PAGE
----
Bowen, Bok, and their colleagues have used advanced statistical techniques to analyze, so far as possible, the distinct impact of each of the great variety of variables the study isolates. They have done so in an attempt to chart the consequences affirmative action has actually had, over its now substantial career, for individual students and graduates, for their colleges and universities, and for race relations in the country as a whole. Their book is an extremely valuable sociological study quite apart from its specific findings about affirmative action, and it offers, in detailed appendices, a clear description of the complex statistical techniques it employs.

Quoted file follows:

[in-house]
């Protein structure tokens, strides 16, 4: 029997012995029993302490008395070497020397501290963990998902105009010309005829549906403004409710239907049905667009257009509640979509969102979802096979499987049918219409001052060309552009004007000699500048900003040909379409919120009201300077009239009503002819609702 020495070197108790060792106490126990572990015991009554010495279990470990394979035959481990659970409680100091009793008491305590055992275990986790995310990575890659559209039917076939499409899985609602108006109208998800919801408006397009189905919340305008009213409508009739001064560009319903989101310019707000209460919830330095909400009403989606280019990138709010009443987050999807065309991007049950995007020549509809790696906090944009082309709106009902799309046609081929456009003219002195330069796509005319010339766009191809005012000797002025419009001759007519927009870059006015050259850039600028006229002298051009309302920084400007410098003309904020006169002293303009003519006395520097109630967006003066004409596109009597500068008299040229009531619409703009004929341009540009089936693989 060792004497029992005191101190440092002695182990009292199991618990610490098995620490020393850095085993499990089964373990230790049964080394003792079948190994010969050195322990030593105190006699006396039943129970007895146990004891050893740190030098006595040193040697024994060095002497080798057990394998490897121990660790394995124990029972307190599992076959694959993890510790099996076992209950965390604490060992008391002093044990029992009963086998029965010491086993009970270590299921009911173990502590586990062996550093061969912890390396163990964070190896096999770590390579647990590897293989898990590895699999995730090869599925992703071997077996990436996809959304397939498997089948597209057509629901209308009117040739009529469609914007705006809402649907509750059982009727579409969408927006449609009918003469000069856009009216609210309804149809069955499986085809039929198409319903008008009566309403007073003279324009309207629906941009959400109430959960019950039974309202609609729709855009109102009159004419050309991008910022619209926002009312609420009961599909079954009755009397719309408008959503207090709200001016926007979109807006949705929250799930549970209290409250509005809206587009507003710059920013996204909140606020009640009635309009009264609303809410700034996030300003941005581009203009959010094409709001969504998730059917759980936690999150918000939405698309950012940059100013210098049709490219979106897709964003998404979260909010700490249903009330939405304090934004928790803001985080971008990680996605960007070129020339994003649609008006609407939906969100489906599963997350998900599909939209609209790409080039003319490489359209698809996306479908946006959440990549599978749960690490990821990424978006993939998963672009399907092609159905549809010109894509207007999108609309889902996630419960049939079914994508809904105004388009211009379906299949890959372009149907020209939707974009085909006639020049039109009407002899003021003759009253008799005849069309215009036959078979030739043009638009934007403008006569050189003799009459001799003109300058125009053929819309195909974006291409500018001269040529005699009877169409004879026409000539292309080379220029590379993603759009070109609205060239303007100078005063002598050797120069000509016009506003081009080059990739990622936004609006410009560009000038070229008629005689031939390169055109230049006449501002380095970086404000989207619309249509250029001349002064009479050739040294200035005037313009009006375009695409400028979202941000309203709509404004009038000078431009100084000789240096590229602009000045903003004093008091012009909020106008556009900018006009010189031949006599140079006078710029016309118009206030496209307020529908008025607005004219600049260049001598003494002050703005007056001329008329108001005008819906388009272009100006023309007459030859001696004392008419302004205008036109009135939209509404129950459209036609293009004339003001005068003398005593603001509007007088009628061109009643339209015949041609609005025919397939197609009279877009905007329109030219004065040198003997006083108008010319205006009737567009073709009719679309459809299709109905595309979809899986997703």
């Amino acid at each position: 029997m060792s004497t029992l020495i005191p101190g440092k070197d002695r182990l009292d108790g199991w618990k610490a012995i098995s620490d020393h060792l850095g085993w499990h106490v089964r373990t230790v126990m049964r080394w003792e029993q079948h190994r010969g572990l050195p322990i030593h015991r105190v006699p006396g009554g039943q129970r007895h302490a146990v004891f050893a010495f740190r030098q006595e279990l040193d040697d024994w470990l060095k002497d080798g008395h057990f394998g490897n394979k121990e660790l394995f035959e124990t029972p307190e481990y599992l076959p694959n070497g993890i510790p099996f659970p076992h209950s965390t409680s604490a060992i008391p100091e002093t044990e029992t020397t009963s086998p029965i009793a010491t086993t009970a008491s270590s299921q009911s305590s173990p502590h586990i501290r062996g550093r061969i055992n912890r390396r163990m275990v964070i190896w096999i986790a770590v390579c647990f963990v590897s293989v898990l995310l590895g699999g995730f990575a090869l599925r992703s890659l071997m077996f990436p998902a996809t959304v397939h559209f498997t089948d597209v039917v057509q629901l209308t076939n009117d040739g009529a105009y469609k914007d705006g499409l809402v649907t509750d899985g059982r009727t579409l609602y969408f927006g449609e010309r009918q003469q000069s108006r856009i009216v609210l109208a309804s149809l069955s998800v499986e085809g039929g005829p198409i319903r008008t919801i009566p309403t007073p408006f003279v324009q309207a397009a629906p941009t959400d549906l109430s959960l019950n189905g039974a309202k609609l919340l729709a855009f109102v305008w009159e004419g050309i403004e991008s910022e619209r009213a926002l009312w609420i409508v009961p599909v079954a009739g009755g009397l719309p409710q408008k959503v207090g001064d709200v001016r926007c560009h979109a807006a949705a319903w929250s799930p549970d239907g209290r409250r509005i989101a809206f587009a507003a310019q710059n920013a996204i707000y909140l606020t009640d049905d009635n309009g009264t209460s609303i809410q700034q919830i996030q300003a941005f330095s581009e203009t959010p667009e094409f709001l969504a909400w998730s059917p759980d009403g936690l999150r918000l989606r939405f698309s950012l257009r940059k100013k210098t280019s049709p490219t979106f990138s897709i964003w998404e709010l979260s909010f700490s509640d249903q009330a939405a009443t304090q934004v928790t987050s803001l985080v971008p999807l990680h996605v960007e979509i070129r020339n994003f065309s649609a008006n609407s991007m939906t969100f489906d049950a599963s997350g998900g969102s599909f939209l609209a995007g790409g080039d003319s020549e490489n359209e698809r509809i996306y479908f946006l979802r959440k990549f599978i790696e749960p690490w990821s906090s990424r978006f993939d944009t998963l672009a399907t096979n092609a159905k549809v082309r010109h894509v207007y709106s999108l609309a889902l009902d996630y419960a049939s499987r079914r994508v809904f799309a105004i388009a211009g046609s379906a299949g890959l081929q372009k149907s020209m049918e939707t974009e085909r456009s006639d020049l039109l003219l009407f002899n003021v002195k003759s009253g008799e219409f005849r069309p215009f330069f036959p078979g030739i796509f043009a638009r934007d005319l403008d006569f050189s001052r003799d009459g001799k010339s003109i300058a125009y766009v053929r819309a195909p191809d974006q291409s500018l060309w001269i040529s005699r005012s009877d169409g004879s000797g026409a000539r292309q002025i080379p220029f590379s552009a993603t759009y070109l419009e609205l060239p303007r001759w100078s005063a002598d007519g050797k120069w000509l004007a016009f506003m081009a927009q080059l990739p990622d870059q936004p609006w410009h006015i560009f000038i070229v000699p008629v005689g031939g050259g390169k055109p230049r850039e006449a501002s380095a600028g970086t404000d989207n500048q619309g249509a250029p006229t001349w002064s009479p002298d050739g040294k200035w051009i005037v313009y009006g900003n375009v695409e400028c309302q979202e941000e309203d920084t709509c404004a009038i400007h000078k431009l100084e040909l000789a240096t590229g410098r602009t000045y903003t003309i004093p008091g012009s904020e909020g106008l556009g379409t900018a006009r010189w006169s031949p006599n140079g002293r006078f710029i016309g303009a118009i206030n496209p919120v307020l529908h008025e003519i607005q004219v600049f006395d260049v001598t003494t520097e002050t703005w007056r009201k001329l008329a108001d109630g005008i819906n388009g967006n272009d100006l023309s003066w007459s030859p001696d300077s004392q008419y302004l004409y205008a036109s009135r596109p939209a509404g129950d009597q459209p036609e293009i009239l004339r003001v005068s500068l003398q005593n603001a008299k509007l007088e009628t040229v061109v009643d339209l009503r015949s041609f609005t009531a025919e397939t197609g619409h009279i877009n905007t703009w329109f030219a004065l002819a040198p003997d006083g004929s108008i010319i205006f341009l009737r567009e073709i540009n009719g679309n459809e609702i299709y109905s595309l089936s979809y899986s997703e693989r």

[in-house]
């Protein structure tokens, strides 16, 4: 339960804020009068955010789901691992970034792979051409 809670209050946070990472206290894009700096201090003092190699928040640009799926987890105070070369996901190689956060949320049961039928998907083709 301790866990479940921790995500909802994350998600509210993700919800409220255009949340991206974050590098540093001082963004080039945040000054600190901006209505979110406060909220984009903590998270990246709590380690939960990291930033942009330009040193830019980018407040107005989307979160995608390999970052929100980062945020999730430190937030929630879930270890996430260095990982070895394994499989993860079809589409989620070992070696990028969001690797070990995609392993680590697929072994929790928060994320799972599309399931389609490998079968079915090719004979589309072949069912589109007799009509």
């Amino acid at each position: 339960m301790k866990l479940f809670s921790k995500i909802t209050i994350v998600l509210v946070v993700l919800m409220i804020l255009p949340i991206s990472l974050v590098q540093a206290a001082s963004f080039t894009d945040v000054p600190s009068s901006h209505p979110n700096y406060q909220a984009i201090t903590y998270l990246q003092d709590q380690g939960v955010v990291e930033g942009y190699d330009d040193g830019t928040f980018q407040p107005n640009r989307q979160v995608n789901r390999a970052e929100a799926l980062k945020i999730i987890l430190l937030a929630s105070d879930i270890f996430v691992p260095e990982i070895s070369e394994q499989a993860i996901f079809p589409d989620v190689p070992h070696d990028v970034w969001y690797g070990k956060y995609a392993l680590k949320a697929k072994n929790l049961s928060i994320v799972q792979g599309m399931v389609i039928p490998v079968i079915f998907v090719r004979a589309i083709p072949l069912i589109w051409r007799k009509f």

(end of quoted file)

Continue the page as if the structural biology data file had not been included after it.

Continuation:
The River study has limitations, of course, which its authors are careful to acknowledge. A statistical survey, no matter how substantial its data or careful its techniques, is not a laboratory experiment, and though the authors show considerable ingenuity in finding and using controls and other checks on their conclusions, certain conclusions, as they point out, inevitably include some surmise. The study is confined to affirmative action in higher education, and its results may have little bearing on the effects of racial classifications for other purposes—in hiring, for example, or in awarding opportunities to minority-owned businesses. Most university affirmative action plans are designed to increase the enrollment of a variety of minority groups, but, except for some discussion of Hispanic students, the study presents and analyzes mainly data about black students and graduates. The institutions in the C&B list are representative of highly selective universities and colleges, moreover, and the study’s findings may not hold for less selective sectors.